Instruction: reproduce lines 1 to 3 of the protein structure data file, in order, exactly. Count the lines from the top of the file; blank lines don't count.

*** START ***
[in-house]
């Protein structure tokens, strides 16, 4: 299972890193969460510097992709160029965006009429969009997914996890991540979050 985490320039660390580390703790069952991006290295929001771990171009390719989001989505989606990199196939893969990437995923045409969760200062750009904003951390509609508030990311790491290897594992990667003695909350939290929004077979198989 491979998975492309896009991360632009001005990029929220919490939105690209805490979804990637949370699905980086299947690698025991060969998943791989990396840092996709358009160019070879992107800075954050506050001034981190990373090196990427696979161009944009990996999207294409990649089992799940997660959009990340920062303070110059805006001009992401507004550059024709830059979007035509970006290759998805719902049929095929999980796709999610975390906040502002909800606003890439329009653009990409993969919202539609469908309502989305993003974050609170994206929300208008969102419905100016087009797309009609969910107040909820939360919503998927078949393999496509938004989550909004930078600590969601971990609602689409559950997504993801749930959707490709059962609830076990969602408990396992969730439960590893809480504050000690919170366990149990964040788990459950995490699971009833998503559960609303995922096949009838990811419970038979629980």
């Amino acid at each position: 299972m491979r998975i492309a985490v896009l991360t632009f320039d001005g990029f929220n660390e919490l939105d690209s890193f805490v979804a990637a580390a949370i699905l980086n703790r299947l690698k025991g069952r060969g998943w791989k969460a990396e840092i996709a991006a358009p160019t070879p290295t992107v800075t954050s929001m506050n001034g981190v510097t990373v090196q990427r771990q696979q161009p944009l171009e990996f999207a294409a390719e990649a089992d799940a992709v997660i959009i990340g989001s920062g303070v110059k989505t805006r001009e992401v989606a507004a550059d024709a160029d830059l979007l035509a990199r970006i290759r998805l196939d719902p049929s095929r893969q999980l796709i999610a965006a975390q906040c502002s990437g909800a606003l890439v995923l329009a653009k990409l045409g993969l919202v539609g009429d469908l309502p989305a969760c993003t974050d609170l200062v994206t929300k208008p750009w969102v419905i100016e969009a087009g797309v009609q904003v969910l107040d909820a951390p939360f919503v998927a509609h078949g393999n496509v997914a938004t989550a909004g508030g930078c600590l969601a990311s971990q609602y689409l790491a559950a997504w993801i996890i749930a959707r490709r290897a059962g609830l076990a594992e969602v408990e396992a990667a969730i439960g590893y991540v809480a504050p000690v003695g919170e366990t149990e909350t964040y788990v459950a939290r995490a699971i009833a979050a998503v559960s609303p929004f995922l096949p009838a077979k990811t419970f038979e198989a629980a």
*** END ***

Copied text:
[in-house]
């Protein structure tokens, strides 16, 4: 299972890193969460510097992709160029965006009429969009997914996890991540979050 985490320039660390580390703790069952991006290295929001771990171009390719989001989505989606990199196939893969990437995923045409969760200062750009904003951390509609508030990311790491290897594992990667003695909350939290929004077979198989 491979998975492309896009991360632009001005990029929220919490939105690209805490979804990637949370699905980086299947690698025991060969998943791989990396840092996709358009160019070879992107800075954050506050001034981190990373090196990427696979161009944009990996999207294409990649089992799940997660959009990340920062303070110059805006001009992401507004550059024709830059979007035509970006290759998805719902049929095929999980796709999610975390906040502002909800606003890439329009653009990409993969919202539609469908309502989305993003974050609170994206929300208008969102419905100016087009797309009609969910107040909820939360919503998927078949393999496509938004989550909004930078600590969601971990609602689409559950997504993801749930959707490709059962609830076990969602408990396992969730439960590893809480504050000690919170366990149990964040788990459950995490699971009833998503559960609303995922096949009838990811419970038979629980």
């Amino acid at each position: 299972m491979r998975i492309a985490v896009l991360t632009f320039d001005g990029f929220n660390e919490l939105d690209s890193f805490v979804a990637a580390a949370i699905l980086n703790r299947l690698k025991g069952r060969g998943w791989k969460a990396e840092i996709a991006a358009p160019t070879p290295t992107v800075t954050s929001m506050n001034g981190v510097t990373v090196q990427r771990q696979q161009p944009l171009e990996f999207a294409a390719e990649a089992d799940a992709v997660i959009i990340g989001s920062g303070v110059k989505t805006r001009e992401v989606a507004a550059d024709a160029d830059l979007l035509a990199r970006i290759r998805l196939d719902p049929s095929r893969q999980l796709i999610a965006a975390q906040c502002s990437g909800a606003l890439v995923l329009a653009k990409l045409g993969l919202v539609g009429d469908l309502p989305a969760c993003t974050d609170l200062v994206t929300k208008p750009w969102v419905i100016e969009a087009g797309v009609q904003v969910l107040d909820a951390p939360f919503v998927a509609h078949g393999n496509v997914a938004t989550a909004g508030g930078c600590l969601a990311s971990q609602y689409l790491a559950a997504w993801i996890i749930a959707r490709r290897a059962g609830l076990a594992e969602v408990e396992a990667a969730i439960g590893y991540v809480a504050p000690v003695g919170e366990t149990e909350t964040y788990v459950a939290r995490a699971i009833a979050a998503v559960s609303p929004f995922l096949p009838a077979k990811t419970f038979e198989a629980a």